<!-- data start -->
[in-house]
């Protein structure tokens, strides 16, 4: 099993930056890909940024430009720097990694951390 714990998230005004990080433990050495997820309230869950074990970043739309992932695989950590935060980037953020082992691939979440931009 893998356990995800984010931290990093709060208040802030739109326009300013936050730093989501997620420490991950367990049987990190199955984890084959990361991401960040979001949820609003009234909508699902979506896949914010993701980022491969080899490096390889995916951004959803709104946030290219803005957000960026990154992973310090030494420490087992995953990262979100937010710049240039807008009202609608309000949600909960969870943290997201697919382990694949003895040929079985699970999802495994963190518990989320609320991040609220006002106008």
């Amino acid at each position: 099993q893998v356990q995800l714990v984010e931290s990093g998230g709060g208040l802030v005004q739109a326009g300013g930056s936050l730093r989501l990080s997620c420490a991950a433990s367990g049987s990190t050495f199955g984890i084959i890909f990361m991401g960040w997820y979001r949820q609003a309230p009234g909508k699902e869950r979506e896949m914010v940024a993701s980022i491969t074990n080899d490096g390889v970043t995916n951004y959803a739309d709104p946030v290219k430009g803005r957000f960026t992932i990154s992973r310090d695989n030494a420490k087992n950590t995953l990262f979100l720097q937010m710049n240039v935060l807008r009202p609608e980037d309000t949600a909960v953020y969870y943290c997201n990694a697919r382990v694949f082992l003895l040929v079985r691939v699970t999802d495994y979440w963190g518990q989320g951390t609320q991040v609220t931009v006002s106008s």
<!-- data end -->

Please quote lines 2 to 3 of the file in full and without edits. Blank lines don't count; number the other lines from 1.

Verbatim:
């Protein structure tokens, strides 16, 4: 099993930056890909940024430009720097990694951390 714990998230005004990080433990050495997820309230869950074990970043739309992932695989950590935060980037953020082992691939979440931009 893998356990995800984010931290990093709060208040802030739109326009300013936050730093989501997620420490991950367990049987990190199955984890084959990361991401960040979001949820609003009234909508699902979506896949914010993701980022491969080899490096390889995916951004959803709104946030290219803005957000960026990154992973310090030494420490087992995953990262979100937010710049240039807008009202609608309000949600909960969870943290997201697919382990694949003895040929079985699970999802495994963190518990989320609320991040609220006002106008």
């Amino acid at each position: 099993q893998v356990q995800l714990v984010e931290s990093g998230g709060g208040l802030v005004q739109a326009g300013g930056s936050l730093r989501l990080s997620c420490a991950a433990s367990g049987s990190t050495f199955g984890i084959i890909f990361m991401g960040w997820y979001r949820q609003a309230p009234g909508k699902e869950r979506e896949m914010v940024a993701s980022i491969t074990n080899d490096g390889v970043t995916n951004y959803a739309d709104p946030v290219k430009g803005r957000f960026t992932i990154s992973r310090d695989n030494a420490k087992n950590t995953l990262f979100l720097q937010m710049n240039v935060l807008r009202p609608e980037d309000t949600a909960v953020y969870y943290c997201n990694a697919r382990v694949f082992l003895l040929v079985r691939v699970t999802d495994y979440w963190g518990q989320g951390t609320q991040v609220t931009v006002s106008s």